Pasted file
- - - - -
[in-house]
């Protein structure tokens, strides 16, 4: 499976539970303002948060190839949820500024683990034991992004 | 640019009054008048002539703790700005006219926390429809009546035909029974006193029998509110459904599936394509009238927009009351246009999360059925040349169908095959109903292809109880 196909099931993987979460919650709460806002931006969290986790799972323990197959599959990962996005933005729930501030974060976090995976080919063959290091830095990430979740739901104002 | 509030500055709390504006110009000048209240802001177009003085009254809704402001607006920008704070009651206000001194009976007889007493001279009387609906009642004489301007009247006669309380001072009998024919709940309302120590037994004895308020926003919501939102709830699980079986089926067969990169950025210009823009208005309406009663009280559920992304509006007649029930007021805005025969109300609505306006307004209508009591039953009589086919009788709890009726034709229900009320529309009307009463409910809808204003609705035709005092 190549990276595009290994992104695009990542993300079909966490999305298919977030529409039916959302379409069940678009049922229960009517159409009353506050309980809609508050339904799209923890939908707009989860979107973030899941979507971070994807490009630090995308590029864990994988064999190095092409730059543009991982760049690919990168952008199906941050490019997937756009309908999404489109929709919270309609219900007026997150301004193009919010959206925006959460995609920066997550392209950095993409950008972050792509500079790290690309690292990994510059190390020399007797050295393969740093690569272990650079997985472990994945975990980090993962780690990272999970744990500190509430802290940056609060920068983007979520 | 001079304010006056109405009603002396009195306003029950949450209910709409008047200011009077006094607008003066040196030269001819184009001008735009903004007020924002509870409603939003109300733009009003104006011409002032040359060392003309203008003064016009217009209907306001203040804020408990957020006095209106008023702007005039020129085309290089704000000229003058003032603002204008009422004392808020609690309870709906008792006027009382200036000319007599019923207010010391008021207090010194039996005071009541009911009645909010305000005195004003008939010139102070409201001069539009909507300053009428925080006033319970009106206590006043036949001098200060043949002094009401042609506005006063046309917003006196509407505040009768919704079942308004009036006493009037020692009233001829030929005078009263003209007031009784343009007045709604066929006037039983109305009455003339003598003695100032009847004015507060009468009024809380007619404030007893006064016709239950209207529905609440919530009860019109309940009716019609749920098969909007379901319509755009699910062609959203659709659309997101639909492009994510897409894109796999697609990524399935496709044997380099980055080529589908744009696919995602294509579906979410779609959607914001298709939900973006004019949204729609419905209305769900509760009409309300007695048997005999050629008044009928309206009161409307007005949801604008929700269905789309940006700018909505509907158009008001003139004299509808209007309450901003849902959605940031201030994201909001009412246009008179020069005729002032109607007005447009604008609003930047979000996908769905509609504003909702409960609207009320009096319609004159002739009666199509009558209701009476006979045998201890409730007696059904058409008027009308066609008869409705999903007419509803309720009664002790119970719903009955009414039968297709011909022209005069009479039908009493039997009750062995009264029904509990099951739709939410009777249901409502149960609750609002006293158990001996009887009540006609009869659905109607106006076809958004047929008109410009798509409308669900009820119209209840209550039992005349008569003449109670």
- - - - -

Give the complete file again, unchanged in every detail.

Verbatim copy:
[in-house]
């Protein structure tokens, strides 16, 4: 499976539970303002948060190839949820500024683990034991992004 | 640019009054008048002539703790700005006219926390429809009546035909029974006193029998509110459904599936394509009238927009009351246009999360059925040349169908095959109903292809109880 196909099931993987979460919650709460806002931006969290986790799972323990197959599959990962996005933005729930501030974060976090995976080919063959290091830095990430979740739901104002 | 509030500055709390504006110009000048209240802001177009003085009254809704402001607006920008704070009651206000001194009976007889007493001279009387609906009642004489301007009247006669309380001072009998024919709940309302120590037994004895308020926003919501939102709830699980079986089926067969990169950025210009823009208005309406009663009280559920992304509006007649029930007021805005025969109300609505306006307004209508009591039953009589086919009788709890009726034709229900009320529309009307009463409910809808204003609705035709005092 190549990276595009290994992104695009990542993300079909966490999305298919977030529409039916959302379409069940678009049922229960009517159409009353506050309980809609508050339904799209923890939908707009989860979107973030899941979507971070994807490009630090995308590029864990994988064999190095092409730059543009991982760049690919990168952008199906941050490019997937756009309908999404489109929709919270309609219900007026997150301004193009919010959206925006959460995609920066997550392209950095993409950008972050792509500079790290690309690292990994510059190390020399007797050295393969740093690569272990650079997985472990994945975990980090993962780690990272999970744990500190509430802290940056609060920068983007979520 | 001079304010006056109405009603002396009195306003029950949450209910709409008047200011009077006094607008003066040196030269001819184009001008735009903004007020924002509870409603939003109300733009009003104006011409002032040359060392003309203008003064016009217009209907306001203040804020408990957020006095209106008023702007005039020129085309290089704000000229003058003032603002204008009422004392808020609690309870709906008792006027009382200036000319007599019923207010010391008021207090010194039996005071009541009911009645909010305000005195004003008939010139102070409201001069539009909507300053009428925080006033319970009106206590006043036949001098200060043949002094009401042609506005006063046309917003006196509407505040009768919704079942308004009036006493009037020692009233001829030929005078009263003209007031009784343009007045709604066929006037039983109305009455003339003598003695100032009847004015507060009468009024809380007619404030007893006064016709239950209207529905609440919530009860019109309940009716019609749920098969909007379901319509755009699910062609959203659709659309997101639909492009994510897409894109796999697609990524399935496709044997380099980055080529589908744009696919995602294509579906979410779609959607914001298709939900973006004019949204729609419905209305769900509760009409309300007695048997005999050629008044009928309206009161409307007005949801604008929700269905789309940006700018909505509907158009008001003139004299509808209007309450901003849902959605940031201030994201909001009412246009008179020069005729002032109607007005447009604008609003930047979000996908769905509609504003909702409960609207009320009096319609004159002739009666199509009558209701009476006979045998201890409730007696059904058409008027009308066609008869409705999903007419509803309720009664002790119970719903009955009414039968297709011909022209005069009479039908009493039997009750062995009264029904509990099951739709939410009777249901409502149960609750609002006293158990001996009887009540006609009869659905109607106006076809958004047929008109410009798509409308669900009820119209209840209550039992005349008569003449109670």